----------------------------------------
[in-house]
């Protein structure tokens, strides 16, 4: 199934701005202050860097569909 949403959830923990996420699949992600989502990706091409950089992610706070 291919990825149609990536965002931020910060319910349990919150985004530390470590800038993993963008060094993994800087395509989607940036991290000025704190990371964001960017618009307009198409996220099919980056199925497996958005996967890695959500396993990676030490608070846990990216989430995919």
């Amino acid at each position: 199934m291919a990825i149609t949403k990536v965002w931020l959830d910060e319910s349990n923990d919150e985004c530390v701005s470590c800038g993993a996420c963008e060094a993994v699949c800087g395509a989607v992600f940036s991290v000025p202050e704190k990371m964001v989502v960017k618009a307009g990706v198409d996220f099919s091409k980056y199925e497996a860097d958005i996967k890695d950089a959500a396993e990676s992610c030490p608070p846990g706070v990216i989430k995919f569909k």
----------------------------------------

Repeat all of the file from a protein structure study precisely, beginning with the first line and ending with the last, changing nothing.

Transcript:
[in-house]
């Protein structure tokens, strides 16, 4: 199934701005202050860097569909 949403959830923990996420699949992600989502990706091409950089992610706070 291919990825149609990536965002931020910060319910349990919150985004530390470590800038993993963008060094993994800087395509989607940036991290000025704190990371964001960017618009307009198409996220099919980056199925497996958005996967890695959500396993990676030490608070846990990216989430995919």
């Amino acid at each position: 199934m291919a990825i149609t949403k990536v965002w931020l959830d910060e319910s349990n923990d919150e985004c530390v701005s470590c800038g993993a996420c963008e060094a993994v699949c800087g395509a989607v992600f940036s991290v000025p202050e704190k990371m964001v989502v960017k618009a307009g990706v198409d996220f099919s091409k980056y199925e497996a860097d958005i996967k890695d950089a959500a396993e990676s992610c030490p608070p846990g706070v990216i989430k995919f569909k």